In any case, it's off topic for this thread, and I'm sorry for the interruption, but I for one would appreciate some explanation from HumanityRules for her/his inexplicable remarks over on the original thread.
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  18. Humanity Rules #13, #16

    Excellent comments HR. What the promoters of CO2GHG theory have to consider is that the total sum of the forcings is what counts.

    If S-B cooling and cloud albedo cooling are offsetting CO2GHG warming and WV feedbacks at such a scale that warming is flattening or being arrested - then the accumulation of energy in the biosphere must also be flattening.

    Dr Trenberth found a theoretical 'observed' 145E20 Joules/year energy imbalance (0.9 W/sq.m) with a 'residual' of 30-100E20 Joules/year unaccounted. ie Av 65E20 Joules/year out of 145E20 Joules/year is unaccounted. This is 80/145 or 0.5/0.4W/sq.m split.

    What must be explained is that better measurement by Argo since 2004 shows flattening increase (or no increase) in OHC at a period when CO2GHG warming and WV feedback are at their highest theoretical levels.

    If better measurement of OHC content converges on less OHC increase then other cooling factors must be at play - cloud albedo and S-B are prime candidates.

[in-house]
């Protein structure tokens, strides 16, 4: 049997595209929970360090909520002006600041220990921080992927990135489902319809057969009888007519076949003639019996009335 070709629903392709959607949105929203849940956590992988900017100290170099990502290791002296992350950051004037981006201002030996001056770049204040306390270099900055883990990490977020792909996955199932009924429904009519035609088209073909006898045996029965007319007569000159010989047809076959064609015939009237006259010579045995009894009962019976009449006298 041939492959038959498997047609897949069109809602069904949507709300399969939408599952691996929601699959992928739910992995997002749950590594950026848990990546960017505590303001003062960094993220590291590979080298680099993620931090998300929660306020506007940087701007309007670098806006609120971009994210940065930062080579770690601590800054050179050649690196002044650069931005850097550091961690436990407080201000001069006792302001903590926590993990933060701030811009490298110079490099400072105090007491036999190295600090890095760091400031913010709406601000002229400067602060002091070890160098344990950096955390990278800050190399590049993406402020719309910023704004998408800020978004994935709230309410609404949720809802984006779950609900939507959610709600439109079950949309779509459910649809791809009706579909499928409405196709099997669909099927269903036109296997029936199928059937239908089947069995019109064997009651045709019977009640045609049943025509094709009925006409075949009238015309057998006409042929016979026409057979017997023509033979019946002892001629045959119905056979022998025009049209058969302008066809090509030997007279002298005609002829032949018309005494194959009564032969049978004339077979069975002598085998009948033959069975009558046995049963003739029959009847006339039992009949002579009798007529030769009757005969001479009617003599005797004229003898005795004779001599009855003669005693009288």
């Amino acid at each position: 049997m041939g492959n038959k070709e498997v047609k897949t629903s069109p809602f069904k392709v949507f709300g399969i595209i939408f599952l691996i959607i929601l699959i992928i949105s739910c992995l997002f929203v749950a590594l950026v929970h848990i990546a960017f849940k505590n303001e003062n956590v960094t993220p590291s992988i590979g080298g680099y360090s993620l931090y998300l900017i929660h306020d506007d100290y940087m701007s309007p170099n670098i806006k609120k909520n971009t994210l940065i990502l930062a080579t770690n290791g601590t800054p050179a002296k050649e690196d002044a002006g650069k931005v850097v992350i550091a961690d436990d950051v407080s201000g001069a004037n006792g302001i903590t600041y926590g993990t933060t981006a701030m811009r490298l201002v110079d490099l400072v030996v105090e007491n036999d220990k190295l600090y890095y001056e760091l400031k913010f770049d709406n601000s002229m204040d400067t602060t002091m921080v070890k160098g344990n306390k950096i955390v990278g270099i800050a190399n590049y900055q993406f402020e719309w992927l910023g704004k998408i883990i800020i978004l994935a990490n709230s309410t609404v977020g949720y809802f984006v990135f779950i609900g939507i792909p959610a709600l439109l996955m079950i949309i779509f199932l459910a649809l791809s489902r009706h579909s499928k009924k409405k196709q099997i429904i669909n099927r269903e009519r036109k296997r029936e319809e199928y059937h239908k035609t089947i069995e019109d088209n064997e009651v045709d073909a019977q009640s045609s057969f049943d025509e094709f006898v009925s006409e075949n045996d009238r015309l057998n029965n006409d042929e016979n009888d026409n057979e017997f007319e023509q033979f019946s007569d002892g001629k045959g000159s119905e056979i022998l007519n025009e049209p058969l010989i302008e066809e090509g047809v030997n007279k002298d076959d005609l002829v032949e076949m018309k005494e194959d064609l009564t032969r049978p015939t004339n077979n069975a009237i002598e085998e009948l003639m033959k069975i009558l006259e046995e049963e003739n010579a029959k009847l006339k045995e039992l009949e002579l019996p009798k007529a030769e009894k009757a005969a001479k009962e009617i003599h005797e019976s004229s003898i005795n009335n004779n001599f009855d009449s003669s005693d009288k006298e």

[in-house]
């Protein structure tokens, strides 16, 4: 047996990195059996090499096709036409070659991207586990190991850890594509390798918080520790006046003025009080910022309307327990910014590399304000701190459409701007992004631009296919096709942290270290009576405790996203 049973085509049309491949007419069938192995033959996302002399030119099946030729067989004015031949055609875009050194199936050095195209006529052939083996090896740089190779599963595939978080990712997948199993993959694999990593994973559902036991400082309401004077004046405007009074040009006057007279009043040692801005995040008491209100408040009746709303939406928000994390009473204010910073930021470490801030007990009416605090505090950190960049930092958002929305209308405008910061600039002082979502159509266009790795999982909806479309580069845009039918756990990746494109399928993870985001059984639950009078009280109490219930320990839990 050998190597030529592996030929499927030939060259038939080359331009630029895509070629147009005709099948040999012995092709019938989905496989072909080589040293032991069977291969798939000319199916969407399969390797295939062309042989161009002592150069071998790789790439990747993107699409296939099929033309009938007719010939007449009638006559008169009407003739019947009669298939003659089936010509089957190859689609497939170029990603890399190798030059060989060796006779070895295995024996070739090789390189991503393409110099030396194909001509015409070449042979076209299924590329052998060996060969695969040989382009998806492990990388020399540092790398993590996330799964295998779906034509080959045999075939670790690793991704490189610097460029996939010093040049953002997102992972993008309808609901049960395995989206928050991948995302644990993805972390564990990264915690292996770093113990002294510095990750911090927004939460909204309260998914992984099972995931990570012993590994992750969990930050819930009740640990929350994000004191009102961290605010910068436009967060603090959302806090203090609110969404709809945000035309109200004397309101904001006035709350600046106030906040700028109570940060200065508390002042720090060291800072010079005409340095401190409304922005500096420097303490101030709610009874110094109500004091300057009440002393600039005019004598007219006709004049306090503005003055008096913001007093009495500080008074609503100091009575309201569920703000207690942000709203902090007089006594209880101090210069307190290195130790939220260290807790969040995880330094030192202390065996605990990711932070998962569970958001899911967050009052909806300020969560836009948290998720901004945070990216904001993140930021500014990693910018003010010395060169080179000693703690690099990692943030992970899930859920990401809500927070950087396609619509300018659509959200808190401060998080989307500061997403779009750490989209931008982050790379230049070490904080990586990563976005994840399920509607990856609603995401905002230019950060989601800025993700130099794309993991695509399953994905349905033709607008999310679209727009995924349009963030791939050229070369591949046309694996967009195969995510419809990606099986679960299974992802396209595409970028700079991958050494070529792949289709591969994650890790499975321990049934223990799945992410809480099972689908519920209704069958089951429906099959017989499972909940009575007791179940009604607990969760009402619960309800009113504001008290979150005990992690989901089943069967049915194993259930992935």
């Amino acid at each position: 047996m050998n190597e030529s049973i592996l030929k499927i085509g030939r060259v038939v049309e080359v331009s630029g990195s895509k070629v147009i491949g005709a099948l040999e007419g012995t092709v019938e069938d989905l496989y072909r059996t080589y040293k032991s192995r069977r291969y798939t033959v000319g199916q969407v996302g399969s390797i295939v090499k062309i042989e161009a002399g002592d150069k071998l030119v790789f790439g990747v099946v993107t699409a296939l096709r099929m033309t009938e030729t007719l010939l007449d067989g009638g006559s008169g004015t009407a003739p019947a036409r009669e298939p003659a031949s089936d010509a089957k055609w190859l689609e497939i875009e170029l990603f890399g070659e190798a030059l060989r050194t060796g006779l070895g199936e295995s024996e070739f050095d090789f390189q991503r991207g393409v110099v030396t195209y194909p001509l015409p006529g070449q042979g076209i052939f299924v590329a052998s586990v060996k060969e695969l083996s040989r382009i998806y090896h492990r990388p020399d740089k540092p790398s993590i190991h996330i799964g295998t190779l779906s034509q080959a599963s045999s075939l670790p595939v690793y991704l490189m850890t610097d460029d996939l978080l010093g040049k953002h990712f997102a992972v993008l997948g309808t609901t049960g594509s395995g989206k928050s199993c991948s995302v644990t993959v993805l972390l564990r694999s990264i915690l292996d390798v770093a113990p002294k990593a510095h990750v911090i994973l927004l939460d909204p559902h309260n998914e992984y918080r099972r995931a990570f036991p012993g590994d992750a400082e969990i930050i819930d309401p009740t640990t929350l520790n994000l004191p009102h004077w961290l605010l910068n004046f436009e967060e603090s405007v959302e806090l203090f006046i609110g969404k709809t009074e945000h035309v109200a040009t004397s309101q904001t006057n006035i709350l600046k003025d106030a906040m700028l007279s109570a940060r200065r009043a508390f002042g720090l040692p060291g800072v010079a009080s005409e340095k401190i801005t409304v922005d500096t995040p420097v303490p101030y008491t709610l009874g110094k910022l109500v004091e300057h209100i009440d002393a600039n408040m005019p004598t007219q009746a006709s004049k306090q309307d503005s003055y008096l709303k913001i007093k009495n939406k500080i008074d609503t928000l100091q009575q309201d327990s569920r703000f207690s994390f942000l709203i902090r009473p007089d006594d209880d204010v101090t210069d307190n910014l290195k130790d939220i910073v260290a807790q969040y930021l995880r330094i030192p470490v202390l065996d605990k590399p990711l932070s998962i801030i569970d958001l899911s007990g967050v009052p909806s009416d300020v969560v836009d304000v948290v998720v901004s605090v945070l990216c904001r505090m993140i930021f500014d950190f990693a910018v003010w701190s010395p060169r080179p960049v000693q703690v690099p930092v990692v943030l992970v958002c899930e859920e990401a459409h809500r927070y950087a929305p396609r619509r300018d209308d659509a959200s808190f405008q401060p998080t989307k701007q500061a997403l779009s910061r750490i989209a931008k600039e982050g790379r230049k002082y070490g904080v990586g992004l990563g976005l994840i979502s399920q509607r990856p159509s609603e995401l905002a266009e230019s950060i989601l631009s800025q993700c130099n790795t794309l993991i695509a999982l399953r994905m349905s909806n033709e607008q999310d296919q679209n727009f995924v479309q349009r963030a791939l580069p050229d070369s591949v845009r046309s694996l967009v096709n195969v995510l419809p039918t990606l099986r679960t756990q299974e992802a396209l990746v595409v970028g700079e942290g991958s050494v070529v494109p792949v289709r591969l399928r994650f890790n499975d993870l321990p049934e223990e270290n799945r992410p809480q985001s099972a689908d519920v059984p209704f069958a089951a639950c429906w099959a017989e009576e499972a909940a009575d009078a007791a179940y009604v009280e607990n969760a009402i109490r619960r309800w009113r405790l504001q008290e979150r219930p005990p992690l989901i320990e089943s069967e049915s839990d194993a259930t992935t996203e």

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  19. #18 Ken Lambert at 01:38 AM on 13 November, 2010
    Dr Trenberth found a theoretical 'observed' 145E20 Joules/year energy imbalance (0.9 W/sq.m)

    For God's sake! There is no such a thing as "theoretical 'observed' energy imbalance". It is either theoretical or observed.

    Now, Trenberth 2009 is clear enough.
    1. The observed imbalance is 6.4 W/m2
    2. This observation is inconsistent width model calculations
    3. Therefore observed imbalance is crap, models must be correct

    "There is a TOA imbalance of 6.4 Wm-2 from CERES data and this is outside of the realm of current estimates of global imbalances (Willis et al. 2004; Hansen et al. 2005; Huang 2006) that are expected from observed increases in carbon dioxide and other greenhouse gases in the atmosphere. The TOA energy imbalance can probably be most accurately determined from climate models and is estimated to be 0.85 ±0.15 W m-2 by Hansen et al. (2005) and is supported by estimated recent changes in ocean heat content (Willis et al. 2004; Hansen et al. 2005)."

    It is non sequitur at its finest. A 6.4 Wm-2 is of course impossible (it happily belongs to the "Had I had three legs it would not have gone unnoticed" category). But from the fact a particular kind of measurement (satellite measured imbalance at TOA) is unreliable, there is no legitimate way to conclude another estimate (quasi-theoretical inference using computational climate models) is correct.

    The best we can say is it's either correct or not.

    As it is also inconsistent with ARGO OHC measurements, it suggests ARGO is either crap or not. Trenberth is only willing to consider the former possibility, but the latter one (implying computational climate models are seriously flawed) is a very real possibility at the moment.
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  20. Re: Berényi Péter (19)